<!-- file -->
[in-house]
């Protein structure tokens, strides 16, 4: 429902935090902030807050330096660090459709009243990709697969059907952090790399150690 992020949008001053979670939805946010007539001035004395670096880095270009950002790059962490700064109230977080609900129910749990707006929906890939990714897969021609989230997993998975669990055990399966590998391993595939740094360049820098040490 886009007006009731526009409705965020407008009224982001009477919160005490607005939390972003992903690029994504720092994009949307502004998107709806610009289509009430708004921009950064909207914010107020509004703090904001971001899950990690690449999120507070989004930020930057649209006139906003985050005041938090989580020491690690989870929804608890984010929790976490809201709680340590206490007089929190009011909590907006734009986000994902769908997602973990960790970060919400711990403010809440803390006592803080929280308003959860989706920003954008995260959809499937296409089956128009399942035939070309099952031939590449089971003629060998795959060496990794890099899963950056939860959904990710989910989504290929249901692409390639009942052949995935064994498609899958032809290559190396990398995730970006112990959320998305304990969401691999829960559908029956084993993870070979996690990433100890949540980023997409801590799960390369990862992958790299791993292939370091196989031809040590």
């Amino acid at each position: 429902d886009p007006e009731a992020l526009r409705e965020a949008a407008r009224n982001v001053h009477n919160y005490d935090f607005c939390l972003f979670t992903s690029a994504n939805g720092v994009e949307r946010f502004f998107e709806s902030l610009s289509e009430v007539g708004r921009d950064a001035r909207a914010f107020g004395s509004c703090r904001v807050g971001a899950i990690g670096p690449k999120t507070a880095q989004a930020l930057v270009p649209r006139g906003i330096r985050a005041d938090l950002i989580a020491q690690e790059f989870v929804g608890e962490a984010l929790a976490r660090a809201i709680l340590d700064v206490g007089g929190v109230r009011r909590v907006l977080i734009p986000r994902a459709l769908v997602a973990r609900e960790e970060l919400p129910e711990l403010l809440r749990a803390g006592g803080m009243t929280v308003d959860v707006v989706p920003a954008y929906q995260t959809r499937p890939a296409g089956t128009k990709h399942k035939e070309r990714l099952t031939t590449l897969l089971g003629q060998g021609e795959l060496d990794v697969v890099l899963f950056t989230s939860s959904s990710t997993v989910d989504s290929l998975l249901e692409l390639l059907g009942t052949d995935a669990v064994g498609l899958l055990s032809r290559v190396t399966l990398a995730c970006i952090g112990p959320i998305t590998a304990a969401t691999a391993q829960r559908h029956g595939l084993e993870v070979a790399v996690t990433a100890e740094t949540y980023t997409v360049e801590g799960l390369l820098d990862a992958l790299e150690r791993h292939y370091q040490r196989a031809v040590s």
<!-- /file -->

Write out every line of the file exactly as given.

[in-house]
């Protein structure tokens, strides 16, 4: 429902935090902030807050330096660090459709009243990709697969059907952090790399150690 992020949008001053979670939805946010007539001035004395670096880095270009950002790059962490700064109230977080609900129910749990707006929906890939990714897969021609989230997993998975669990055990399966590998391993595939740094360049820098040490 886009007006009731526009409705965020407008009224982001009477919160005490607005939390972003992903690029994504720092994009949307502004998107709806610009289509009430708004921009950064909207914010107020509004703090904001971001899950990690690449999120507070989004930020930057649209006139906003985050005041938090989580020491690690989870929804608890984010929790976490809201709680340590206490007089929190009011909590907006734009986000994902769908997602973990960790970060919400711990403010809440803390006592803080929280308003959860989706920003954008995260959809499937296409089956128009399942035939070309099952031939590449089971003629060998795959060496990794890099899963950056939860959904990710989910989504290929249901692409390639009942052949995935064994498609899958032809290559190396990398995730970006112990959320998305304990969401691999829960559908029956084993993870070979996690990433100890949540980023997409801590799960390369990862992958790299791993292939370091196989031809040590």
């Amino acid at each position: 429902d886009p007006e009731a992020l526009r409705e965020a949008a407008r009224n982001v001053h009477n919160y005490d935090f607005c939390l972003f979670t992903s690029a994504n939805g720092v994009e949307r946010f502004f998107e709806s902030l610009s289509e009430v007539g708004r921009d950064a001035r909207a914010f107020g004395s509004c703090r904001v807050g971001a899950i990690g670096p690449k999120t507070a880095q989004a930020l930057v270009p649209r006139g906003i330096r985050a005041d938090l950002i989580a020491q690690e790059f989870v929804g608890e962490a984010l929790a976490r660090a809201i709680l340590d700064v206490g007089g929190v109230r009011r909590v907006l977080i734009p986000r994902a459709l769908v997602a973990r609900e960790e970060l919400p129910e711990l403010l809440r749990a803390g006592g803080m009243t929280v308003d959860v707006v989706p920003a954008y929906q995260t959809r499937p890939a296409g089956t128009k990709h399942k035939e070309r990714l099952t031939t590449l897969l089971g003629q060998g021609e795959l060496d990794v697969v890099l899963f950056t989230s939860s959904s990710t997993v989910d989504s290929l998975l249901e692409l390639l059907g009942t052949d995935a669990v064994g498609l899958l055990s032809r290559v190396t399966l990398a995730c970006i952090g112990p959320i998305t590998a304990a969401t691999a391993q829960r559908h029956g595939l084993e993870v070979a790399v996690t990433a100890e740094t949540y980023t997409v360049e801590g799960l390369l820098d990862a992958l790299e150690r791993h292939y370091q040490r196989a031809v040590s």